Born Warsaw, Poland
Died London, England
Painter and draughstman Josef Herman was born into a Jewish, working-class family in Warsaw in 1911. He studied at Warsaw School of Art and Decoration (1930-31), and first exhibited in his native city in 1932. He left Poland for Brussels in 1938 and arrived in Glasgow in 1940, where he was reunited with fellow Polish artist Jankel Adler, whom he had known briefly in Warsaw. Together the two artists contributed to a resurgence of the Scottish arts scene during this period. Herman moved to London in 1943, prior to his relocation to the Welsh mining village of Ystradgynlais (1944-55), which gave rise to his best-known body of work focusing on the Welsh miners and their community. His work was included in the South Bank Festival of Britain Exhibition. He exhibited widely including Lefevre (with L S Lowry, 1943), Roland, Browse & Delbanco (1946, 1948, 1952, then regularly until 1975), Ben Uri (with Bloch, 1949), Geffrye Museum (with Henry Moore, 1954), Whitechapel (1956), Camden Arts Centre (1980), National Museum of Wales, Cardiff (1989), Abbot Hall, Kendal (2005), and many exhibitions with Flowers and Flowers East Galleries. His work is represented in many collections including London (Tate, V&A), Wales (National Museum), Scotland (Scottish National Gallery of Modern Art); as well as in Canada, Australia, Israel, South Africa and New Zealand.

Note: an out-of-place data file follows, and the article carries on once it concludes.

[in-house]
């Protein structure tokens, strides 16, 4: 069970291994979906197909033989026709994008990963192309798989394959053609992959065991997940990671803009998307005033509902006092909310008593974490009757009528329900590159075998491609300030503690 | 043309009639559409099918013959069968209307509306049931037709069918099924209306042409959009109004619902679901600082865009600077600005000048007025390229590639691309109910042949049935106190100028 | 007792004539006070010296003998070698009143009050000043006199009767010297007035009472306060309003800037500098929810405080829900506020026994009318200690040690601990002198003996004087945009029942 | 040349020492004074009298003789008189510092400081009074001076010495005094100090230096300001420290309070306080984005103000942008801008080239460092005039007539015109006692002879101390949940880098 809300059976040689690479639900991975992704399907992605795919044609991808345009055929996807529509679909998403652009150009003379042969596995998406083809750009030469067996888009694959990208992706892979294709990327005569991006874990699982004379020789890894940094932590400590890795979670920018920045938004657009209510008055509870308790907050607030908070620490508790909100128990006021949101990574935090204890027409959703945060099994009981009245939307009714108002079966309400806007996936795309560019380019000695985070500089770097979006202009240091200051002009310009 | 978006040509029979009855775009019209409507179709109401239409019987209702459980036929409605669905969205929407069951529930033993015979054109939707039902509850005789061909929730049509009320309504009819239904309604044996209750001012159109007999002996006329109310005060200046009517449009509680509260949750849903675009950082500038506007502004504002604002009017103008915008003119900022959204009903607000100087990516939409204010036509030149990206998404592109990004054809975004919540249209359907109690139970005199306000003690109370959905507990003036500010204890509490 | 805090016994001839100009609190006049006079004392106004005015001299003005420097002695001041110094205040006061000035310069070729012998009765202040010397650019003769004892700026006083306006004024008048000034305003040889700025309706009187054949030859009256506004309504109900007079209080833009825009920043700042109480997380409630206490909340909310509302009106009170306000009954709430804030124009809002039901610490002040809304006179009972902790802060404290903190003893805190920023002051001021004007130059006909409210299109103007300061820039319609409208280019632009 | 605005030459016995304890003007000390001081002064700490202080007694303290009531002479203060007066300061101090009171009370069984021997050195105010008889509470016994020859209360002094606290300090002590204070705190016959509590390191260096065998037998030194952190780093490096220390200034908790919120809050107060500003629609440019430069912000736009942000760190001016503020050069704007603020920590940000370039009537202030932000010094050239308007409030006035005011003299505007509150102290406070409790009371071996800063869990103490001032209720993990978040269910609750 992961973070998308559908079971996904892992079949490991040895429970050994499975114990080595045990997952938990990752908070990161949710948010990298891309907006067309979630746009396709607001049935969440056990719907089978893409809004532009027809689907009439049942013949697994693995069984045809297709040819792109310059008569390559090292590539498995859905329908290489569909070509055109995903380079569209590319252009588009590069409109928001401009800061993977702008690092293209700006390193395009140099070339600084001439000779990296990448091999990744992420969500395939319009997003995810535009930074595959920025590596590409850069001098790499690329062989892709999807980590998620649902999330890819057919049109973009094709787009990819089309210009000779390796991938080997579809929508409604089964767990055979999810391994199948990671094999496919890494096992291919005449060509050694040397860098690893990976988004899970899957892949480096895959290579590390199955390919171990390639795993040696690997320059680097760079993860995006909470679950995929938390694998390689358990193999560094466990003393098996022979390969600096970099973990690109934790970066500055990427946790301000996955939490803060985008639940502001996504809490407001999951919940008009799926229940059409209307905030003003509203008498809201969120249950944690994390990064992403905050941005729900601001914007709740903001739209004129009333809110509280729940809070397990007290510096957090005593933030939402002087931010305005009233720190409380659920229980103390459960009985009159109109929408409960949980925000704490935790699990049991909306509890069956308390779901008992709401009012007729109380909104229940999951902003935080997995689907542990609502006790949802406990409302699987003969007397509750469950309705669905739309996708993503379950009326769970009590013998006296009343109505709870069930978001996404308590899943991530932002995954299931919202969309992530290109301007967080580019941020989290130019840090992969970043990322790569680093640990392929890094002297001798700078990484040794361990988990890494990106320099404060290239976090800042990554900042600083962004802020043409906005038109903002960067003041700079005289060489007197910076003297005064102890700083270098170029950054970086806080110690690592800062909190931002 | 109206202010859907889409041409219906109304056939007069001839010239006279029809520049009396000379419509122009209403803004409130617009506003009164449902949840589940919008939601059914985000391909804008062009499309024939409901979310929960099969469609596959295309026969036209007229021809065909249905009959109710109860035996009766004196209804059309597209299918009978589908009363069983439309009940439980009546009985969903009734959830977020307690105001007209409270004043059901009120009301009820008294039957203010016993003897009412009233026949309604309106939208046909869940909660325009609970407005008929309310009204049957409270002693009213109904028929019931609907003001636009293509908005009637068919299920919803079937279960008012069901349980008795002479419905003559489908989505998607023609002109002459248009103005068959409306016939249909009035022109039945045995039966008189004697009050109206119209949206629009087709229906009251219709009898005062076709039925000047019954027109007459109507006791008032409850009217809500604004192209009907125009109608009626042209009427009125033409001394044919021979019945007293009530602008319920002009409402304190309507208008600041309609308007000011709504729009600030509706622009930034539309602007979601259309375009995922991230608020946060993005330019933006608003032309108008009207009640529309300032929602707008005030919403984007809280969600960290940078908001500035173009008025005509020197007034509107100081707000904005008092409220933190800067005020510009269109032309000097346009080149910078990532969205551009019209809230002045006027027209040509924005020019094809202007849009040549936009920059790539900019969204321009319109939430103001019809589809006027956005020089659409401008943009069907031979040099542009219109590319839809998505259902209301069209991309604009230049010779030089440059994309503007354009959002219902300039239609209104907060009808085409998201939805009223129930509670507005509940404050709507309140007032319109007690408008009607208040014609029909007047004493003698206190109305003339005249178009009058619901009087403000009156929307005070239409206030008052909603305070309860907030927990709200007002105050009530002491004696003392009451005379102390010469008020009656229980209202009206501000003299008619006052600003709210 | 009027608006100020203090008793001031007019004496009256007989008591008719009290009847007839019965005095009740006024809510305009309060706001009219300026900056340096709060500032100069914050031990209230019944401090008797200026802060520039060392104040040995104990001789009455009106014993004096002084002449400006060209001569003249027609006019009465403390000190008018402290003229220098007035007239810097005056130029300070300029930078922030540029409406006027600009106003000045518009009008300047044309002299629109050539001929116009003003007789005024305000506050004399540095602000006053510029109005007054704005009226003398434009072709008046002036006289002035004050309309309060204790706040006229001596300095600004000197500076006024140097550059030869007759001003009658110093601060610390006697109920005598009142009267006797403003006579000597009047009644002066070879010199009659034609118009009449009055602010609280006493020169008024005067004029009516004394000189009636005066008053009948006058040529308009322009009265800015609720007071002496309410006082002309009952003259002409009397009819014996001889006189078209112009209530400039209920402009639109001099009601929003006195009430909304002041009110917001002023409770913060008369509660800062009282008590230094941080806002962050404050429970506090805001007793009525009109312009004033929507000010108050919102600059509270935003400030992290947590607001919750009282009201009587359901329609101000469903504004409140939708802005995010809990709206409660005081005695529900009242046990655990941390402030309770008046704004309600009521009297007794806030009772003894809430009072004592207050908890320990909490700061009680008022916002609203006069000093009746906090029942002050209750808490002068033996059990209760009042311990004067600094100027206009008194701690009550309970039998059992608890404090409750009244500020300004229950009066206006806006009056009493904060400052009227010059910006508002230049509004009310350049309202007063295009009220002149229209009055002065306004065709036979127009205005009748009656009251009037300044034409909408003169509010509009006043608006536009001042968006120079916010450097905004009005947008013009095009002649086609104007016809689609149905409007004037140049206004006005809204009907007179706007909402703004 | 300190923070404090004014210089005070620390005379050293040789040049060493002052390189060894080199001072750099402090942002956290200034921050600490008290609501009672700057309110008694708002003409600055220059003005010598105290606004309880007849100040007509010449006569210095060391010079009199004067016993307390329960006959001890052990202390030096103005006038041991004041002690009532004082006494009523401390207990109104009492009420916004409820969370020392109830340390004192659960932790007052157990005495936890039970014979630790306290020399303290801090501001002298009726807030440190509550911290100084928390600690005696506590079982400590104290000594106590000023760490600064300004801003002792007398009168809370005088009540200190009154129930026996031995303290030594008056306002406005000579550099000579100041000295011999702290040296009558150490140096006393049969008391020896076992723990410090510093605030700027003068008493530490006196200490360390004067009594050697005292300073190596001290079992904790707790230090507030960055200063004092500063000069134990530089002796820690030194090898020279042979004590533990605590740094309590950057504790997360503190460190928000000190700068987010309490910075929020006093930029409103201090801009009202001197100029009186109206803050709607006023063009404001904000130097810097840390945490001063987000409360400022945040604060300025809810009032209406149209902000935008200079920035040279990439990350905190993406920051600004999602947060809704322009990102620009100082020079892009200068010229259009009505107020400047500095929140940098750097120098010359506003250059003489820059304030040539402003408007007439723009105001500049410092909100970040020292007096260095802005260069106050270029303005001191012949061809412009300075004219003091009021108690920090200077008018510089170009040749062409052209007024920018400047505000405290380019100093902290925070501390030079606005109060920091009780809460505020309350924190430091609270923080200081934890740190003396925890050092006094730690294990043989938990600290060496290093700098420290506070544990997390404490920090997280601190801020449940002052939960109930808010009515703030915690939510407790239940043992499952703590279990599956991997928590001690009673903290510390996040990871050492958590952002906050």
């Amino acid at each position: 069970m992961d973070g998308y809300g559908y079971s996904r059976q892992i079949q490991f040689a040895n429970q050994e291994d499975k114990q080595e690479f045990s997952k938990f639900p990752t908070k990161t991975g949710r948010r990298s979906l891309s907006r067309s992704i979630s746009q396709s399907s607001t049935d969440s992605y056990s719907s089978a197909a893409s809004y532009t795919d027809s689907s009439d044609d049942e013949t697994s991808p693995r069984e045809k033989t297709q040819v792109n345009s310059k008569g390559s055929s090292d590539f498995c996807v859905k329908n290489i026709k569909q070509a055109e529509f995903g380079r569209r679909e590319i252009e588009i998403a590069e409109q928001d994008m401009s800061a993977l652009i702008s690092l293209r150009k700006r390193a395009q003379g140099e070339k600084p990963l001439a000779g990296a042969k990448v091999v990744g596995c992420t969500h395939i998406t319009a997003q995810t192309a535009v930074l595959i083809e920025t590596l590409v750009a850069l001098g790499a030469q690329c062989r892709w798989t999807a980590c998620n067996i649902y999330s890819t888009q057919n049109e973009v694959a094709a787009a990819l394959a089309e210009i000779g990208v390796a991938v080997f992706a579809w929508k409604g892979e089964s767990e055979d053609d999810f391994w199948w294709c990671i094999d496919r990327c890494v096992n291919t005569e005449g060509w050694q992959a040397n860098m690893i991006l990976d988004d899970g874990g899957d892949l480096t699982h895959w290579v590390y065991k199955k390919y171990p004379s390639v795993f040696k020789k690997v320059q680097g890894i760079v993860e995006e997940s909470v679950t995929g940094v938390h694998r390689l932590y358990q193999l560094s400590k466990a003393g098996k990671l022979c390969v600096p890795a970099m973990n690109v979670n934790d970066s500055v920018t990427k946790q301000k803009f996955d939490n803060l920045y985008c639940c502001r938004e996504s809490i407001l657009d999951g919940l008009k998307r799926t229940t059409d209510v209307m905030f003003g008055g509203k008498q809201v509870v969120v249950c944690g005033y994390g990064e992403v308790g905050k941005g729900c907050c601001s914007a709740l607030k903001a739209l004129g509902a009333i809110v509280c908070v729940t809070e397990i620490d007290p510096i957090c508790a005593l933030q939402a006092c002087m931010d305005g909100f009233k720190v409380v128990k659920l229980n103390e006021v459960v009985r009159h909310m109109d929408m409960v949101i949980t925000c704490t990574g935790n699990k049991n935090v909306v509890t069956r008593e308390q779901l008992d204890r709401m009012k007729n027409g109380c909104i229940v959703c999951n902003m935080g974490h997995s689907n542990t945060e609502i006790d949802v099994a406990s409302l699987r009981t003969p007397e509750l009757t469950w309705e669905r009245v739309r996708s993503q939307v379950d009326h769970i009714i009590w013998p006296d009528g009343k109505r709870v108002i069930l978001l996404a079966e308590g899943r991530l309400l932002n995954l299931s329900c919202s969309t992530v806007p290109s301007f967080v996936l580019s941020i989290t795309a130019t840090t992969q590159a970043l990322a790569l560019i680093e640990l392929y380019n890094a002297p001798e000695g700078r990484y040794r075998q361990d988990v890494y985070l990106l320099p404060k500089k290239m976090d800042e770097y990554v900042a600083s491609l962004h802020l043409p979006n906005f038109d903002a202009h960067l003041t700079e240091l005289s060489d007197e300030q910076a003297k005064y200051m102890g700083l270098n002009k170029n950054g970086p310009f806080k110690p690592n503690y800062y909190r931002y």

Object type printed material
Acquisition Presented by Gustav Delbanco 1988
Accession number 1988-24ii
Display status not on display
Herman sent this postcard (with two seated figures sketched overleaf) from Israel to Gustav Delbanco in London, stamped 3 December 1952. Delbanco was one of the three eponymous gallerists of Roland, Browse and Delbanco, established in London’s Cork Street by Henry Roland (né Heinz Rosenbaum) and Gustav Delbanco, both refugees of German-Jewish origin, together with Lilian Browse, in 1945. Herman had his first solo show there in 1946 and went on to exhibit with them for almost 30 years. They also exhibited a number of émigré artists postwar including Jankel Adler, Alfred Cohen, Heinz Inlander and Katerina Wilczynski.